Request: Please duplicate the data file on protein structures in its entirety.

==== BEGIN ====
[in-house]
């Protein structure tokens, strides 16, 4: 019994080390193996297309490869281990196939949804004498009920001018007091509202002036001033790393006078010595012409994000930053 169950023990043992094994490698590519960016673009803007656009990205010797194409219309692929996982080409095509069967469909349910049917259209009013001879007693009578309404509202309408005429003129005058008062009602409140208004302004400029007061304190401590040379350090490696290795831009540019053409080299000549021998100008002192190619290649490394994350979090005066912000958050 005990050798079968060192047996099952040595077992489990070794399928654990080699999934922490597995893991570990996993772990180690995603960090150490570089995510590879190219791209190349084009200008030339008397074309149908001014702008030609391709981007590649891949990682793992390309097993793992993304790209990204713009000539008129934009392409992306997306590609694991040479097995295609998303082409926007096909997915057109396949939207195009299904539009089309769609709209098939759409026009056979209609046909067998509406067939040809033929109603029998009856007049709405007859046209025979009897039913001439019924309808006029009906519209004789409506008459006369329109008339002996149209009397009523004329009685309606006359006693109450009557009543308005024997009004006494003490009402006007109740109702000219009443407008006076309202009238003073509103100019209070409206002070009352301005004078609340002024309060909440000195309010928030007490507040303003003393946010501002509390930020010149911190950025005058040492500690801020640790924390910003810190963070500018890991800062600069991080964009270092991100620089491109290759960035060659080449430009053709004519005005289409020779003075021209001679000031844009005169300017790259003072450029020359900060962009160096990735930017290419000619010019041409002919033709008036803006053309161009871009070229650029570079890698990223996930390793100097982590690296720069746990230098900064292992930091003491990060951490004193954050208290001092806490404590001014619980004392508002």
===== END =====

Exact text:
[in-house]
């Protein structure tokens, strides 16, 4: 019994080390193996297309490869281990196939949804004498009920001018007091509202002036001033790393006078010595012409994000930053 169950023990043992094994490698590519960016673009803007656009990205010797194409219309692929996982080409095509069967469909349910049917259209009013001879007693009578309404509202309408005429003129005058008062009602409140208004302004400029007061304190401590040379350090490696290795831009540019053409080299000549021998100008002192190619290649490394994350979090005066912000958050 005990050798079968060192047996099952040595077992489990070794399928654990080699999934922490597995893991570990996993772990180690995603960090150490570089995510590879190219791209190349084009200008030339008397074309149908001014702008030609391709981007590649891949990682793992390309097993793992993304790209990204713009000539008129934009392409992306997306590609694991040479097995295609998303082409926007096909997915057109396949939207195009299904539009089309769609709209098939759409026009056979209609046909067998509406067939040809033929109603029998009856007049709405007859046209025979009897039913001439019924309808006029009906519209004789409506008459006369329109008339002996149209009397009523004329009685309606006359006693109450009557009543308005024997009004006494003490009402006007109740109702000219009443407008006076309202009238003073509103100019209070409206002070009352301005004078609340002024309060909440000195309010928030007490507040303003003393946010501002509390930020010149911190950025005058040492500690801020640790924390910003810190963070500018890991800062600069991080964009270092991100620089491109290759960035060659080449430009053709004519005005289409020779003075021209001679000031844009005169300017790259003072450029020359900060962009160096990735930017290419000619010019041409002919033709008036803006053309161009871009070229650029570079890698990223996930390793100097982590690296720069746990230098900064292992930091003491990060951490004193954050208290001092806490404590001014619980004392508002």